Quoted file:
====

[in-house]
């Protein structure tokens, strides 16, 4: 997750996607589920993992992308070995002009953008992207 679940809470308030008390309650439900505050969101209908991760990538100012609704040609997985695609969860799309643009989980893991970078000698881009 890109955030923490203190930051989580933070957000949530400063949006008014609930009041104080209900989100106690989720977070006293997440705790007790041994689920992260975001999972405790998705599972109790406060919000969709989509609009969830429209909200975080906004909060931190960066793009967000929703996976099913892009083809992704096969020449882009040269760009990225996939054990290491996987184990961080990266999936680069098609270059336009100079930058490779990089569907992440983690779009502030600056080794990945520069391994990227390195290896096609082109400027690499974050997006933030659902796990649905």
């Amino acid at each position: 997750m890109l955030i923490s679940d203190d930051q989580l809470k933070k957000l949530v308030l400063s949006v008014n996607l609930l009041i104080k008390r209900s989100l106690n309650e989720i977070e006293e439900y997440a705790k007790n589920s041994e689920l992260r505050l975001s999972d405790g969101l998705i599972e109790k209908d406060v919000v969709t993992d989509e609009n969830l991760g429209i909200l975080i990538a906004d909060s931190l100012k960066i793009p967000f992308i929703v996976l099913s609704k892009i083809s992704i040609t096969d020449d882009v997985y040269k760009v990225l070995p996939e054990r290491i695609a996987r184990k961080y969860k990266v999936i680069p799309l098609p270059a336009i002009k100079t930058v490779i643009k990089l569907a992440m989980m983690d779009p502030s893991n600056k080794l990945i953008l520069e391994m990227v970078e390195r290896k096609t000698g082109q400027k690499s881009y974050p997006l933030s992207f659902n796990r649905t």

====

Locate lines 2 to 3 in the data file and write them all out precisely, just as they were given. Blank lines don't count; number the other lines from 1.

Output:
């Protein structure tokens, strides 16, 4: 997750996607589920993992992308070995002009953008992207 679940809470308030008390309650439900505050969101209908991760990538100012609704040609997985695609969860799309643009989980893991970078000698881009 890109955030923490203190930051989580933070957000949530400063949006008014609930009041104080209900989100106690989720977070006293997440705790007790041994689920992260975001999972405790998705599972109790406060919000969709989509609009969830429209909200975080906004909060931190960066793009967000929703996976099913892009083809992704096969020449882009040269760009990225996939054990290491996987184990961080990266999936680069098609270059336009100079930058490779990089569907992440983690779009502030600056080794990945520069391994990227390195290896096609082109400027690499974050997006933030659902796990649905």
């Amino acid at each position: 997750m890109l955030i923490s679940d203190d930051q989580l809470k933070k957000l949530v308030l400063s949006v008014n996607l609930l009041i104080k008390r209900s989100l106690n309650e989720i977070e006293e439900y997440a705790k007790n589920s041994e689920l992260r505050l975001s999972d405790g969101l998705i599972e109790k209908d406060v919000v969709t993992d989509e609009n969830l991760g429209i909200l975080i990538a906004d909060s931190l100012k960066i793009p967000f992308i929703v996976l099913s609704k892009i083809s992704i040609t096969d020449d882009v997985y040269k760009v990225l070995p996939e054990r290491i695609a996987r184990k961080y969860k990266v999936i680069p799309l098609p270059a336009i002009k100079t930058v490779i643009k990089l569907a992440m989980m983690d779009p502030s893991n600056k080794l990945i953008l520069e391994m990227v970078e390195r290896k096609t000698g082109q400027k690499s881009y974050p997006l933030s992207f659902n796990r649905t």